I functioned quite well as the principal investigator in this case – the generalist forensic engineer.  However, if this had been a steel or concrete bridge I would have quickly referred counsel to a structural engineer experienced in bridge design as better qualified to be the principal investigator.  I could have contributed by investigating the adequacy of the bridge foundations.

Example #2

In another case, the RCMP asked if I could determine if a pile of soil-like material on a highway contributed to a fatal motor vehicle accident (MVA).  The vehicle drove over the material then off a 75 foot cliff and into the sea.

I wasn’t sure until I realized the pile of material was an earth structure – a structure in the built environment formed of earth.  Civil engineers specializing in geotechnical work are well qualified to investigate earth structures.

But, I wasn’t out of the woods.  I researched the literature on the investigation of fatal MVAs involving obstacles on a highway, and didn’t find a thing.

But I did catch onto the fact that the pile of soil-like material on the highway was like a speed bump, and there was an extensive literature on speed bump research and design.  So, I investigated the effect of the material on the vehicle like it was a speed bump.  The investigation involved full scale field tests on an airport runway and a lot of photography.

The specialists assisting me as the principal investigator were:

  • A helicopter pilot
  • Three professional photographers
  • A film editor
  • Accident reconstructionist (the RCMP provided data gathered by their specialist on how the accident occurred)
  • Boom truck operator
  • Contractors to build the earth structure and paint traffic lanes on a runway

Example #3

The continuing and excessive foundation settlement of an industrial building 10 years after it was constructed - ongoing 10 mm settlement per year, is another good example of a principal engineer directing a forensic investigation.  Also, in this case, designing a method to stop the settlement.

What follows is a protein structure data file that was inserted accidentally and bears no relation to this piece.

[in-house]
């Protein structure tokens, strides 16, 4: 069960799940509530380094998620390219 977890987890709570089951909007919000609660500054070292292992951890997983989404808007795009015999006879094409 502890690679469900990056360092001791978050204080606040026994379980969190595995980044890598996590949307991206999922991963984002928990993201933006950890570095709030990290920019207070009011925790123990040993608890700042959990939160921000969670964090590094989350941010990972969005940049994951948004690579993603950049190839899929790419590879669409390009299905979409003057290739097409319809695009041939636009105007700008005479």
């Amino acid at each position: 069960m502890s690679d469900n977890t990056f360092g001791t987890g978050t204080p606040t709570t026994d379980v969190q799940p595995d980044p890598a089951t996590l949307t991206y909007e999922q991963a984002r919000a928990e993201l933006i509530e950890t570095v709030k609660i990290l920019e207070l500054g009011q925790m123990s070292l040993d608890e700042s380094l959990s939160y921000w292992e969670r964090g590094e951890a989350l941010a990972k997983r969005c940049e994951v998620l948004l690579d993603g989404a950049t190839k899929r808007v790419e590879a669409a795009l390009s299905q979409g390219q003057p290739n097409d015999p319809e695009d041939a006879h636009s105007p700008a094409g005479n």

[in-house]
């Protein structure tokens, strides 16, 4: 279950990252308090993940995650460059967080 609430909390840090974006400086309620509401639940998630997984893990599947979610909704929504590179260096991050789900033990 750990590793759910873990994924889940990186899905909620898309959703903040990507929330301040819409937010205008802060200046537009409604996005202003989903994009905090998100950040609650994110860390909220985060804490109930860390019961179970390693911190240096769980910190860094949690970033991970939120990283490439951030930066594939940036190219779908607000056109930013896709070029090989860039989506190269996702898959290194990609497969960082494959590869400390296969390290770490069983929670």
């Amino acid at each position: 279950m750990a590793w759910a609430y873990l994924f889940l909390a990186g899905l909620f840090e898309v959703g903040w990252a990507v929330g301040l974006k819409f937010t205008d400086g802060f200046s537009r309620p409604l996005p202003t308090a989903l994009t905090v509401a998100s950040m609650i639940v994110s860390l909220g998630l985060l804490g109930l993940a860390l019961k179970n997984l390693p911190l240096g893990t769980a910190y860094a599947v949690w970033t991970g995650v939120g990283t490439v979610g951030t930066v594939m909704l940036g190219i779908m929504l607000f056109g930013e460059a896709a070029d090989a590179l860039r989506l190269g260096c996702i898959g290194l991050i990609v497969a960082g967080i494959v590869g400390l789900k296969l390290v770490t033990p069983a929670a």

It was an easy investigation of cause – I determined the foundation soil conditions and saw immediately that they were inadequate.  Fortunately, the soil conditions were also perfect for grouting as a way of strengthening the soils and stopping the settlement.

The investigation involved the following specialties including my own in civil and geotechnical engineering:

  • Geotechnical engineer
  • Structural engineer
  • Land surveyor
  • Grouting engineers
  • Borehole drillers
  • Peer review engineer

Example #4

A final example is the Edmonton bridge failure that occurred last March, 2015  This was a serious structural engineering failure.  I would not qualify to direct such an investigation but would qualify to contribute input on the adequacy of the foundation soils supporting the bridge.  Also, as a civil engineer, I can look at the elements in the failure and suggest possible causes, as I did last year.

I can easily imagine a principal investigator, a “generalist“ engineer, retaining the services of the following specialists during investigation of the failure:

  • A micro-meteorologist (to assess the weather and winds at the bridge site at the time of the failure)
  • A bridge design engineer
  • A structural engineer
  • A bridge construction engineer
  • Off-site steel beam/girder fabricator
  • Crane operator
  • Foundation engineer
  • Geotechnical engineer

References

  1. American Society of Civil Engineers (ASCE), Guidelines for Forensic Engineering Practice, 2nd ed, 2012, page 9.  (ASCE has represented civil engineers in North America since the mid 1800s)
  2. Forensic engineering practice in Eastern Canada.  Published May 7, 2015
  3. What do forensic engineers investigate in Atlantic Canada?  Published October 9, 2014